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ARS Home » Research » Publications at this Location » Publication #174932


item Cason Jr, John
item Berrang, Mark
item Smith, Douglas

Submitted to: Poultry Science
Publication Type: Peer Reviewed Journal
Publication Acceptance Date: 9/26/2005
Publication Date: 2/6/2006
Citation: Cason Jr, J.A., Berrang, M.E., Smith, D.P. 2006. Recovery of bacteria from broiler carcasses rinsed zero and twenty-four hours after immersion chilling. Poultry Science. 85(2):333-336.

Interpretive Summary: Under current rules of inspection, chilled broiler chicken carcasses are tested for presence of Salmonella and numbers of E. coli. Passing and failing scores are determined in comparison to baseline sampling, but microbiological methods are slightly different for inspection samples, which are taken about 24 hours earlier than the baseline samples. This study compared Salmonella incidence and E. coli bacteria in chicken rinses taken 0 and 24 hours after chilling. Numbers of E. coli were significantly higher in the earlier samples, but there was no difference in detection of Salmonella. More studies are needed to compare results at the two sampling times.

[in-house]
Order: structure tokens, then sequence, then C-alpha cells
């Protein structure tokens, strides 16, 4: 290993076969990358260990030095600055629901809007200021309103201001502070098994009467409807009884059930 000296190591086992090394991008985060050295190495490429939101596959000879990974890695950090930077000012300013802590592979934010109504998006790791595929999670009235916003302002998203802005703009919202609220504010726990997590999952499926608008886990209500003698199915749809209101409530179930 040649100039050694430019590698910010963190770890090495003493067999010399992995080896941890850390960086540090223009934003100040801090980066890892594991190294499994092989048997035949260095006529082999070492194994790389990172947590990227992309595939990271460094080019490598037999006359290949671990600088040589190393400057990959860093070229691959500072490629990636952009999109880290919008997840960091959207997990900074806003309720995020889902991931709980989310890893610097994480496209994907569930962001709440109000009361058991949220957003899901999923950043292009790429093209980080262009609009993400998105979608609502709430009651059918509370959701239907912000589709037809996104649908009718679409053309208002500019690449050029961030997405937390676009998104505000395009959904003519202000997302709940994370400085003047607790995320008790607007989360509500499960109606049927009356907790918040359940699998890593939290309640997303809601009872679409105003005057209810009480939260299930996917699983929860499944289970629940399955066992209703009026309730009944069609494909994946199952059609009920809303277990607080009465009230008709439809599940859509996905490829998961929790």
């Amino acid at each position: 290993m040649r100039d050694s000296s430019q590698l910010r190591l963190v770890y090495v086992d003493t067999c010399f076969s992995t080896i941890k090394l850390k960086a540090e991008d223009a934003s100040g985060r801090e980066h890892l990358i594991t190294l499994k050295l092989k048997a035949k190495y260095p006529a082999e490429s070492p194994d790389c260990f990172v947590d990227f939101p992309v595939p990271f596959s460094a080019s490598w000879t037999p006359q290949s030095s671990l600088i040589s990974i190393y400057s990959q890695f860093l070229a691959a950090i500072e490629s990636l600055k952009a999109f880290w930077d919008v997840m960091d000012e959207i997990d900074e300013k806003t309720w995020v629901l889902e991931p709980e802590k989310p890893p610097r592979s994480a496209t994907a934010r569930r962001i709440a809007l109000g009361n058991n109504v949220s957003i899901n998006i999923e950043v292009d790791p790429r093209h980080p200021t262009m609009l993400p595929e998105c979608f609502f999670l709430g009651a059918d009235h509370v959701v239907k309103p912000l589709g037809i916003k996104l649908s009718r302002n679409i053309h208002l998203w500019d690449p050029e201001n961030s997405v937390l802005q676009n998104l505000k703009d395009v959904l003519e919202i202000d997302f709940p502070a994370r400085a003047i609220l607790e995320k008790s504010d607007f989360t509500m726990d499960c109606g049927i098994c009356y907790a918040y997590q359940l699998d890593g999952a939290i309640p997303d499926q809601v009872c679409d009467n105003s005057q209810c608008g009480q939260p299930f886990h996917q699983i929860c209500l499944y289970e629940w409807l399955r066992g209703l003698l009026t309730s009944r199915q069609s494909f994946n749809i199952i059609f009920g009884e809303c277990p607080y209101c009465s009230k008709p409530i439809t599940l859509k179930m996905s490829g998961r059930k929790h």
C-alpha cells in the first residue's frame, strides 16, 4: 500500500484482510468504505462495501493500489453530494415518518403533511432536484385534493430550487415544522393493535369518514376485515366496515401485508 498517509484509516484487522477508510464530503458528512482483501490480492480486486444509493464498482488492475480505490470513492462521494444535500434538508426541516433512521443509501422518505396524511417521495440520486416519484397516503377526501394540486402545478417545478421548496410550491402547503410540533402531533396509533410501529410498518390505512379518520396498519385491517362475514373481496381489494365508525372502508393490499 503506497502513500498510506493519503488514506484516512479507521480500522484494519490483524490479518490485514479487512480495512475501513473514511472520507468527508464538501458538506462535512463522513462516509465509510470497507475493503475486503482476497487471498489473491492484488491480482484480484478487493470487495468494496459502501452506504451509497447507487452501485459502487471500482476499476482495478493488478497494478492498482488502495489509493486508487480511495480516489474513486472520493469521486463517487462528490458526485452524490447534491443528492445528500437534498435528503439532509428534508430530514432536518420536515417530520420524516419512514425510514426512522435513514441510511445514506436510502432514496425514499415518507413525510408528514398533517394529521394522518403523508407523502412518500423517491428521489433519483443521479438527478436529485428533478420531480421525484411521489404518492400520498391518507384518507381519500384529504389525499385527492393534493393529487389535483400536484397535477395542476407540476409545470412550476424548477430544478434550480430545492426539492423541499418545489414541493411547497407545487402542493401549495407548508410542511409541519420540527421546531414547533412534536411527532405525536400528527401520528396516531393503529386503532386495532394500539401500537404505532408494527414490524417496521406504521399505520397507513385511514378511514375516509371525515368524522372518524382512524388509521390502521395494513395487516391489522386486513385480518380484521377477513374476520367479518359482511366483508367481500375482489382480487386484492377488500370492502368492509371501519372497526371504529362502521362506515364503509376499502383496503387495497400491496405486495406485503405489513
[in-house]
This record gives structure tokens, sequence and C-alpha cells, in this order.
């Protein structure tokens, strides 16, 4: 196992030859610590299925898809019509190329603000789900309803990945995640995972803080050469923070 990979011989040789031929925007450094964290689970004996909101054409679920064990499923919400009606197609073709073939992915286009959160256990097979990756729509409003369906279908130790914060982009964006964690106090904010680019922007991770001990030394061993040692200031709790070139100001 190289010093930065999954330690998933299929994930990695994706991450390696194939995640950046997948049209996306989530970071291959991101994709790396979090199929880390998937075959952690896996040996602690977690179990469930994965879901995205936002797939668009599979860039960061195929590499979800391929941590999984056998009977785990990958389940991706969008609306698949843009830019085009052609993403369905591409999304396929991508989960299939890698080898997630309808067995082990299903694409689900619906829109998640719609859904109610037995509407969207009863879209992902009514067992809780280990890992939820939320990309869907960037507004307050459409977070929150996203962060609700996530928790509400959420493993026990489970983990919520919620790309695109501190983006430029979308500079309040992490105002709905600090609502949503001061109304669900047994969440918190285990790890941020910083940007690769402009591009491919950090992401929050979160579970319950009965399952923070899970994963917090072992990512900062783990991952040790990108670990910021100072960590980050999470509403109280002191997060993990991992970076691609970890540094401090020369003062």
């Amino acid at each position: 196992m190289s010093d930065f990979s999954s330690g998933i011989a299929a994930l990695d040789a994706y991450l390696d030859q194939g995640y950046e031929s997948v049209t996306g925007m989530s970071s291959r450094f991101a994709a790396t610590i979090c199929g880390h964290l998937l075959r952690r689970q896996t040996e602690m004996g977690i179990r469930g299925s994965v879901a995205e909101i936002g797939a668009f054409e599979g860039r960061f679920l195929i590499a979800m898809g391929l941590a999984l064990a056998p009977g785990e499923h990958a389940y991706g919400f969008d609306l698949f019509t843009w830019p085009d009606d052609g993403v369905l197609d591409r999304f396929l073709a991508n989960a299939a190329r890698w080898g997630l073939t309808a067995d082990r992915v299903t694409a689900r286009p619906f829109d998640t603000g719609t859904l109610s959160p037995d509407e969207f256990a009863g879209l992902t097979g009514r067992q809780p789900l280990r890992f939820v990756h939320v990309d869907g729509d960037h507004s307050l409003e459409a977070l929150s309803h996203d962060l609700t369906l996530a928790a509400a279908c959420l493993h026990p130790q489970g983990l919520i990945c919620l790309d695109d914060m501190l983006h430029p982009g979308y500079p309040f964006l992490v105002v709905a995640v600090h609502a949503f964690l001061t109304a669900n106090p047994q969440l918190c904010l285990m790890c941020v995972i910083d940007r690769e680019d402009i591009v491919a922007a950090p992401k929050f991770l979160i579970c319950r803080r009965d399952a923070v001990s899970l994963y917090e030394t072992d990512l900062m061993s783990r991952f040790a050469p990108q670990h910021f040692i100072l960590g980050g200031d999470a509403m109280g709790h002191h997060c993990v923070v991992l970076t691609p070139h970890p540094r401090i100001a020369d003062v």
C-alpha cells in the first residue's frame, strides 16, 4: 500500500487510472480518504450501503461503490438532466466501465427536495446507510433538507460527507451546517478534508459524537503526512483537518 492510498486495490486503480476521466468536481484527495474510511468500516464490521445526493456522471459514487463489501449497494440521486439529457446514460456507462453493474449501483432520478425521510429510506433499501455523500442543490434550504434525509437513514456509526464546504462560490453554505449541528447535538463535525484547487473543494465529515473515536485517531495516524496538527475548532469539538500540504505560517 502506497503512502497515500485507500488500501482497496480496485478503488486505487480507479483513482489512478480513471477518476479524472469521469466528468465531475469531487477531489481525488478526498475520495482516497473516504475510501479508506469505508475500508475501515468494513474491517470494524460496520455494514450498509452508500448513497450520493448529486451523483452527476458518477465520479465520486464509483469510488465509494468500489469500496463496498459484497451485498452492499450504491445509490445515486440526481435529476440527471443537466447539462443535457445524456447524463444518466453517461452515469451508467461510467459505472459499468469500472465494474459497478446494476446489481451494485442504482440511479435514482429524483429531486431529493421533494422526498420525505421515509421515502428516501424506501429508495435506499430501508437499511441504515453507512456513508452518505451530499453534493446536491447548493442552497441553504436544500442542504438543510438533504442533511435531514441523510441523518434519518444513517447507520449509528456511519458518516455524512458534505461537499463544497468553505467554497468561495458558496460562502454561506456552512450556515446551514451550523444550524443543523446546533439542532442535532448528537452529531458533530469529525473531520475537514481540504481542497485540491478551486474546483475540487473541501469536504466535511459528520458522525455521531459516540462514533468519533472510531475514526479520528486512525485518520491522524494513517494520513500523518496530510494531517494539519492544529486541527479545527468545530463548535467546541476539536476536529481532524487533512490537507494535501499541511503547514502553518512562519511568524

Technical Abstract: The Pathogen Reduction/Hazard Analysis Critical Control Point rule for broiler chicken processing, also known as the Mega-Reg, requires that randomly selected carcasses be tested for presence of Salmonella or numbers of E. coli in whole carcass rinse samples taken immediately after chilling. The results are compared against Salmonella performance standards and E. coli performance criteria based on the findings of the 1996 broiler chicken baseline survey in which chilled carcasses were shipped overnight and rinsed the following day. To test whether carcass rinses done immediately after chilling can be compared to rinses 24 h after chilling, 20 whole broiler carcasses exiting the chiller of a broiler processing plant were sampled on 3 days. Carcasses were bagged aseptically and rinsed for 1 min in 400 ml of sterile water. Recovered rinse liquid was poured into a sterile container, rinsed carcasses were placed in clean plastic bags, and all materials were held overnight at 4º C. On the following day, all carcasses were rinsed again in 400 ml of sterile water as before, and all rinse samples were cultured by standard methods to enumerate coliforms, E. coli, and Campylobacter, and to determine incidence of Salmonella. Statistical analysis used paired comparisons between the same carcasses rinsed at 0 and 24 h after chilling, with numbers of bacteria expressed as log cfu/ml of rinse. In two of three replications, significantly higher numbers of coliforms and E. coli were found in the rinse samples taken immediately after chilling versus rinse samples done at 24 h. There were no differences in numbers of Campylobacter or incidence of Salmonella between rinses taken at 0 and 24 hours. More study is required to determine whether rinse samples performed at 0 and 24 h after chilling are microbiologically equivalent.